Missing Carbon-2 Molecule Holds Clues to Comet's Origin
18 May 2001
(Source: University of Texas at Austin)
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AUSTIN, Texas - Astronomers seeking to chart the solar system's evolution reaped a windfall of information when a comet disintegrated just as it made its closest approach to the sun and they were able to observe the comet's contents and, possibly, its origin.
Their work will be published Friday (May 18) in the journal Science -- a special issue devoted to studies of the comet, called C/1999 S4 (LINEAR), that disintegrated last July.
Dr. Tony L. Farnham, a planetary scientist at The University of Texas at Austin, and his colleagues discovered a deficiency in the molecule carbon-2 in Comet C/1999 S4 (LINEAR). Farnham, lead author of the paper, is the Harlan J. Smith Planetary Post-doctoral Researcher in the UT Austin department of astronomy. (LINEAR refers to the Lincoln Near Earth Asteroid Research project funded by the U.S. Air Force to study near earth objects.)
Co-authors include Dr. David G. Schleicher and Dr. Laura M. Woodney of Lowell Observatory in Flagstaff, Ariz.; Peter V. Birch of Perth Observatory in Western Australia; Clara A. Eberhardy of the University of Washington in Seattle; and Lorenza Levy of Northern Arizona University in Flagstaff.
"We usually get a look at the surface of a comet, but this time we got to look inside," Farnham said. The group observed the comet both before and after it broke up, using telescopes at UT Austin's McDonald Observatory, Lowell Observatory and Perth Observatory.
Comets are sometimes referred to as 'dirty snowballs,' because they are made up of dust and rock held together by ice. When they venture close to the sun, the ice vaporizes and elements inside are released.
The carbon-2 deficiency discovered by Farnham and his colleagues indicates that the comet formed near Neptune, probably billions of years ago. Most comets were formed during the solar system's earliest years in two regions: near Jupiter and Saturn, and farther out, near Neptune.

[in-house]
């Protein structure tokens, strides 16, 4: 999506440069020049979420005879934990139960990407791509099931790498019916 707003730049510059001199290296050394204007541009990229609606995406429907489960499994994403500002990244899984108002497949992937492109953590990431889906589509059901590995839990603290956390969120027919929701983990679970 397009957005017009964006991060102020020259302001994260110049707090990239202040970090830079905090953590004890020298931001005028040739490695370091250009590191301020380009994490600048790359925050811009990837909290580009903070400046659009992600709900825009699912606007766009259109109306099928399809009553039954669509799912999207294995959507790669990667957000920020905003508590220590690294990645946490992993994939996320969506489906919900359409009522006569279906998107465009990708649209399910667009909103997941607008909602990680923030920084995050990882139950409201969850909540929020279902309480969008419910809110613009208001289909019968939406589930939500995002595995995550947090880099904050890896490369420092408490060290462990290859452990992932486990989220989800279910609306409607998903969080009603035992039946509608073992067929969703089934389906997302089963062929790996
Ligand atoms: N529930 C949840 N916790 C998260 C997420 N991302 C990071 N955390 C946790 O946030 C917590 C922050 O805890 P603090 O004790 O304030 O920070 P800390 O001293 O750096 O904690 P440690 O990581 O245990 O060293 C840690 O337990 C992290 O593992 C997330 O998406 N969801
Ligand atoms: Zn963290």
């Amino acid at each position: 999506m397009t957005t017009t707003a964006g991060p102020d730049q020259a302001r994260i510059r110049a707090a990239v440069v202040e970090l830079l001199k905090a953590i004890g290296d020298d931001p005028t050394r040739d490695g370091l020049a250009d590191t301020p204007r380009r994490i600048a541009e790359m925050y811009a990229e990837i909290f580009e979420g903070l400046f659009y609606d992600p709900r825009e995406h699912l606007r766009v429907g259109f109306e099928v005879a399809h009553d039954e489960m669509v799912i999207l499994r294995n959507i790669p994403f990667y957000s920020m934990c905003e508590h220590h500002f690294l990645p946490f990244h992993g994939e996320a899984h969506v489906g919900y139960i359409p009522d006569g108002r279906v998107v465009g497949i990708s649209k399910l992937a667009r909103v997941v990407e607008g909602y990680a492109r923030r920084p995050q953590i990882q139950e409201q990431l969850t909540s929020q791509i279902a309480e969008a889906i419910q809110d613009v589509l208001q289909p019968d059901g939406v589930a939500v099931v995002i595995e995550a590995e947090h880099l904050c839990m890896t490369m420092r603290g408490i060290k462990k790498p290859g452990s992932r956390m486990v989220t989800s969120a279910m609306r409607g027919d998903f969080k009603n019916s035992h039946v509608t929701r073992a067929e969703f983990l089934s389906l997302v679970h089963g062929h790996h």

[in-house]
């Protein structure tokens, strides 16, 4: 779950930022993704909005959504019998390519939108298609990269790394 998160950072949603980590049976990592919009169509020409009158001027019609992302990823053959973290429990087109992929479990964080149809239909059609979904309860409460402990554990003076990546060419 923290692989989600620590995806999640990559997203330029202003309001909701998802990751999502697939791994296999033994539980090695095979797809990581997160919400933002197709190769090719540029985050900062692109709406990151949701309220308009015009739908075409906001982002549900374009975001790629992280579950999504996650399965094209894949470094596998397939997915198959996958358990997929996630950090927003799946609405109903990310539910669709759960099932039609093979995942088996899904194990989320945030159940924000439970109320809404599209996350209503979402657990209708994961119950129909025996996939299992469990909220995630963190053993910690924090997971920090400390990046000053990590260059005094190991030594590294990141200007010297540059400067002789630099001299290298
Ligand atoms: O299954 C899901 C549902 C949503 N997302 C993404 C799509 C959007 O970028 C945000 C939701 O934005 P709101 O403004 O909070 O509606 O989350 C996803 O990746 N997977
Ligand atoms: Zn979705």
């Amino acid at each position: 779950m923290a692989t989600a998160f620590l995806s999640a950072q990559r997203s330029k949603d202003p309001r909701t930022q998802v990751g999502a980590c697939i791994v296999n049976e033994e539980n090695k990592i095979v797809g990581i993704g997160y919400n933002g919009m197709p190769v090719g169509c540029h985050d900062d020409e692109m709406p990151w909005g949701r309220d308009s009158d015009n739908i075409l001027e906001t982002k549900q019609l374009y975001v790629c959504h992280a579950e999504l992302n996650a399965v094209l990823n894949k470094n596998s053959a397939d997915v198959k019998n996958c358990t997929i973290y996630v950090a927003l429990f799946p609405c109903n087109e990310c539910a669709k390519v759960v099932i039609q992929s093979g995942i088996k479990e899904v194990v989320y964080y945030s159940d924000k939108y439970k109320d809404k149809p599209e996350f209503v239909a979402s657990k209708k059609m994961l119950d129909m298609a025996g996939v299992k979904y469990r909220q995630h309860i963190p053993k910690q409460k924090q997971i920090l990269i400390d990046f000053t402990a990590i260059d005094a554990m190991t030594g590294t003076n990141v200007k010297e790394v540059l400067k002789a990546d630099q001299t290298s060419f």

They didn't stay in those regions, however, because the force of gravity of those giant planets catapulted the comets away, and created two comet habitats: the Oort Cloud (a halo of Jupiter-origin comets enveloping the solar system) and the Kuiper Belt (a belt of Neptune-origin comets orbiting in the plane of the solar system along with the planets, beyond Neptune's orbit).
Different lines of evidence may indicate another history for C/1999 S4 (LINEAR). Other researchers found the comet to be lacking in other carbon-chain molecules, pointing to a Jupiter-region origin, Farnham said. He said the discrepancy "may be telling us that it has a surface material different from what's inside. It's possible that the comet formed near the Jupiter region, and other materials formed on the surface as it migrated out," into the outer solar system. But Farnham cautioned that there is no proof of this.
Understanding the origin of comets is important because they carry key information about the history of the solar system that cannot be derived from studying planets. Comets have changed very little since the solar system formed. They are relics of an earlier time. Geological processes (like volcanic eruptions and the movements of glaciers) have rewritten the surfaces of most of the planets since their formation.
"Comets have been in storage, especially dynamically new comets, like this one," Farnham explained. He said comets remain in the cold realms of the Oort Cloud and Kuiper Belt until some large body like a planet or a passing star gives them a gravitational kick into the inner solar system. A 'dynamically new' comet is one that has never been in the inner regions of the solar system before.
Farnham also calculated a lower limit for the radius of the comet's nucleus before break-up: about 0.4 kilometers. In addition, he observed an 'outburst' from the comet, at the same time other researchers using the Hubble Space Telescope photographed a piece of the comet breaking away. Comet C/1999 S4 (LINEAR) was not visible to the naked eye.
For more information, contact Dr. Tony L. Farhnam at (512) 471-1483, or via e-mail at firstname.lastname@example.org or see: